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A Condition Called Love
Episodes 1-2

by MrAJCosplay,

How would you rate episode 1 of
A Condition Called Love ?
Community score: 3.7

How would you rate episode 2 of
A Condition Called Love ?
Community score: 3.8


Man, going from the finale of The Dangers in My Heart to the beginning of A Condition Called Love doesn't seem fair. I know this series is based on a fairly popular manga, and I was looking forward to jumping right into what I imagine will be one of the more talked about romances of the season. That said, I have a lot of concerns because it genuinely felt like I was watching a premiere that could not settle in on the kind of tone or expectations it was trying to create for its audience. I don't think that's the anime production's fault because while this isn't the best-looking romance series I've seen (I could do without everything looking super white and washed out), and the music has its occasional bits of catch tracks, my problems stem specifically in the character writing of our male lead.

At best, Hananoi comes off as incredibly codependent and unable to recognize someone setting a clear set of boundaries. At worst, this guy has all the charisma of a potential serial killer. I know my colleagues brought it up during the preview guide but I have to echo a lot of their concerns. This guy's foundation of love is overly simplistic to a fault. He seems to brush off people telling him no; he makes a lot of presumptions and is willing to put himself in harm's way, all for really simple romantic gestures. I might be jumping the gun here, but episode two shows that he has a perilous sense of possessiveness. The tricky thing is, though, I can't tell if the show is trying to communicate if these are problematic elements or if these are all just character quirks that I should find admirable. I understand our lead, Hotaru, is a bit socially inexperienced regarding the more emotionally complicated aspects of adolescent love. Still, it's a little concerning that she doesn't see his actions as concerning, especially when he does nothing to hide them.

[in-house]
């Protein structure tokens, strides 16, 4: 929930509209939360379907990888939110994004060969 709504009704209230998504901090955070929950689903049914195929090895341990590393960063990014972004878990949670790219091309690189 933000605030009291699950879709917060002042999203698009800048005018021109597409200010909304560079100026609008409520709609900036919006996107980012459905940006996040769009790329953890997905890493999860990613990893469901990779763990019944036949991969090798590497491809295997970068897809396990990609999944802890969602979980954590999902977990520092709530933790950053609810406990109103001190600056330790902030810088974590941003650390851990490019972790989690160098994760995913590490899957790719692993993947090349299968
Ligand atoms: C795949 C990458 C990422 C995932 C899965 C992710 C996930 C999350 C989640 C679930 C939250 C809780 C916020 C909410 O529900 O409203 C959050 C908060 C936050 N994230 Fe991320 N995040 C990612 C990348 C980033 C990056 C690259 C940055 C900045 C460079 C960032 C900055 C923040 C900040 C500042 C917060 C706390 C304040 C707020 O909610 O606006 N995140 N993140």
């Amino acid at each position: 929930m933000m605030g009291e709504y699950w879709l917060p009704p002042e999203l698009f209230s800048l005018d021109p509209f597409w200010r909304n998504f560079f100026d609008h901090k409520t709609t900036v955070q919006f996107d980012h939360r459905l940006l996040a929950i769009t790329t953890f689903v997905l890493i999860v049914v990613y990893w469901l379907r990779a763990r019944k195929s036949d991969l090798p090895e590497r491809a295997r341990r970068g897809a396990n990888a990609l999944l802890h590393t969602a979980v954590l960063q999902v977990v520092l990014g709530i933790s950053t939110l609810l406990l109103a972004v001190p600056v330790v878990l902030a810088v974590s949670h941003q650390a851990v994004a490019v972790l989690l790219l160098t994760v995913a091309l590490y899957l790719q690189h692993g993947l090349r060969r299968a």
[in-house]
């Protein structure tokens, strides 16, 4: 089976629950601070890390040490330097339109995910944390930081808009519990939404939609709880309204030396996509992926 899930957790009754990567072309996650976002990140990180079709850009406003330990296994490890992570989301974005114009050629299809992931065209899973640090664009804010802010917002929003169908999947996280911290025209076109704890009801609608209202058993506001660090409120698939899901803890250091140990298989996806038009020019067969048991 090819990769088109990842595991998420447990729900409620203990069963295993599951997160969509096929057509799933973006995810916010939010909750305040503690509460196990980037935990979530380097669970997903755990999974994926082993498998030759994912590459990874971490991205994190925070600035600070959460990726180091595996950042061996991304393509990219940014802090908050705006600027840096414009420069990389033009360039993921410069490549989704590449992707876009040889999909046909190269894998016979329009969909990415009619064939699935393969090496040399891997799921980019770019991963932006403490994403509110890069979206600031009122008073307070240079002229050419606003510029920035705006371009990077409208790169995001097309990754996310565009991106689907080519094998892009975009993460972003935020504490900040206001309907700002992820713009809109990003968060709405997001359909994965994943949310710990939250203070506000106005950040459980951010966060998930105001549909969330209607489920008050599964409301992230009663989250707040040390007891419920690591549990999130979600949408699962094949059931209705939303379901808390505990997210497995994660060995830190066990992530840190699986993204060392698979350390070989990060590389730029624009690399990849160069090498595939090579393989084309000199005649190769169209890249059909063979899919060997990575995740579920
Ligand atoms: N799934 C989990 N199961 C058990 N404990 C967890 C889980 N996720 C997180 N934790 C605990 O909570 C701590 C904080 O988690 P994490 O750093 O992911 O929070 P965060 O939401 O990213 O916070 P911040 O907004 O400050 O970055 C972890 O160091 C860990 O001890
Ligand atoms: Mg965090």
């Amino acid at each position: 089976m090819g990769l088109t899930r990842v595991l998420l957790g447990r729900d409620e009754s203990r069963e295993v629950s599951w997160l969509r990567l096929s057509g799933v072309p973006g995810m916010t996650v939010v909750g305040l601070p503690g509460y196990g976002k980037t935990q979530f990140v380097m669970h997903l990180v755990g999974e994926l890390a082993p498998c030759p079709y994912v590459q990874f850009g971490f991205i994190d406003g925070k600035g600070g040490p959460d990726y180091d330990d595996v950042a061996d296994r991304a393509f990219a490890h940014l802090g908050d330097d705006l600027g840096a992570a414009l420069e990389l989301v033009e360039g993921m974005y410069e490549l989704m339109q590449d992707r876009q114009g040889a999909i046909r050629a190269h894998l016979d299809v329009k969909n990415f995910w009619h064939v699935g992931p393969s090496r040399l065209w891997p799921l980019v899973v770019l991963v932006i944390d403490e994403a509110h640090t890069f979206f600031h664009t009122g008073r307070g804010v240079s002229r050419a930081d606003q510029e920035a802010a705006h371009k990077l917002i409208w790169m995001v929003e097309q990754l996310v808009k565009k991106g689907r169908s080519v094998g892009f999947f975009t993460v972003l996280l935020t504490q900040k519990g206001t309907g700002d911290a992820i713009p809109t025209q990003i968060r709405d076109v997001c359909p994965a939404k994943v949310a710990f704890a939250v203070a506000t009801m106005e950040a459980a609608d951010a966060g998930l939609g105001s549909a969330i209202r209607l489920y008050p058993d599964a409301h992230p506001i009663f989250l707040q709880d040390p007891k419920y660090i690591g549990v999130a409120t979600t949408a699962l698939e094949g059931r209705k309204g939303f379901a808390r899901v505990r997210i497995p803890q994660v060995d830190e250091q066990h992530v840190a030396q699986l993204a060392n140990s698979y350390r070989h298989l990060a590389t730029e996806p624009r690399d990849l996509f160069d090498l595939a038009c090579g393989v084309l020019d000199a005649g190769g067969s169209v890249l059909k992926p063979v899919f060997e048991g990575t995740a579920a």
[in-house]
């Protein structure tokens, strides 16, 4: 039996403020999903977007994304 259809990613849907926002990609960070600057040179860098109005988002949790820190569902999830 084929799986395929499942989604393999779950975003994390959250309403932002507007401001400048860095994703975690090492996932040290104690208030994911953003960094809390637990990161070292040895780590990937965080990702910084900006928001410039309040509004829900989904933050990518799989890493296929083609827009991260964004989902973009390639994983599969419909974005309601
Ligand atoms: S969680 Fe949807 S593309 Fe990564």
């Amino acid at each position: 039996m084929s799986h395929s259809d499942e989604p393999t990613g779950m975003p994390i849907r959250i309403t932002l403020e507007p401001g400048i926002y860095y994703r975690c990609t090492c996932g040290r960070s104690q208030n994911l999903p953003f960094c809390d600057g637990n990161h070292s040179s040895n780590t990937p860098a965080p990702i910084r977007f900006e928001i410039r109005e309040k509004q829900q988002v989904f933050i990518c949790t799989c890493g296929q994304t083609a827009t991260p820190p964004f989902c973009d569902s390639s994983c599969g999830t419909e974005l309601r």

It's cute that she gives him a chance, and he's willing to explore what it's like to date somebody since she looks pretty detached from the concept of love. Still, I don't know why she isn't raising an eyebrow when he is so blatantly discrediting direct choices and admissions that she is making. He doesn't force himself on her (I doubt episode 3 will go that far), but he also clarifies that he's not taking no for an answer. It's a shame because I like Hotaru as a character.

Admittedly, I am very tired of this trope in romance stories where someone doesn't understand love, and the solution seems to be that they just haven't met the right person yet. I'd much rather watch an interesting romance that delved into the romantic complexities of somebody who maybe genuinely can't experience romantic love, but whatever, the foundation is fine. The point is that everyone has different levels of expressing strong emotions for others, and it's interesting to see how those perspectives clash in a relationship. Sometimes there will be compromise, while other times, people might realize that their ideas of love just aren't meshing well.

I liked some moments in these two episodes, such as when they went to the corner store in episode two to write down what they wanted to try as a couple. I thought it was cute that he only wrote down that he wanted to hold hands with her. But then that was immediately followed up with a rather creepy moment of him lamenting that he wants so much more.

I think the idea is that the writing is supposed to be tragic from his perspective because he's emotionally invested in somebody who might not ever return those feelings. That could be very interesting, but when it's coming from an emotionally and socially off person like this, we're just one step away from turning into a horror story. I can't take the sweet moments in these two episodes seriously because they're almost immediately preceded by something that makes the context for those scenes incredibly uncomfortable. I felt the same way about the bit where Hotaru was trying to show up at a meeting place earlier than Hananoi, only to discover that this guy legitimately waited over two hours ahead of schedule for her to show up. He gets emotional because he says no one's ever waited for him before, but it's partially his fault that nobody does that because he gets there so early, making himself sick in the cold.

This show makes it very difficult for me to understand its intentions. Is this a story about an average, overly analytical girl discovering emotions that she never had before? Or is it about dealing with an emotionally and socially dangerous high school boy who has apparent issues? If it's the latter, will I feel for this guy on any emotional level? If it's the former, are we just going to ignore all the problematic stuff that this guy does to force her to confront an emotion that she seemed fine with not fully grasping? I don't know because I don't know where this series wants to go. Usually, that would be exciting, but the fact that I can see just as many problematic avenues that this series can take compared to the positive and interesting ones doesn't instill a lot of anticipation in my soul. I'm just scared.


A Condition Called Love is currently streaming on Crunchyroll.

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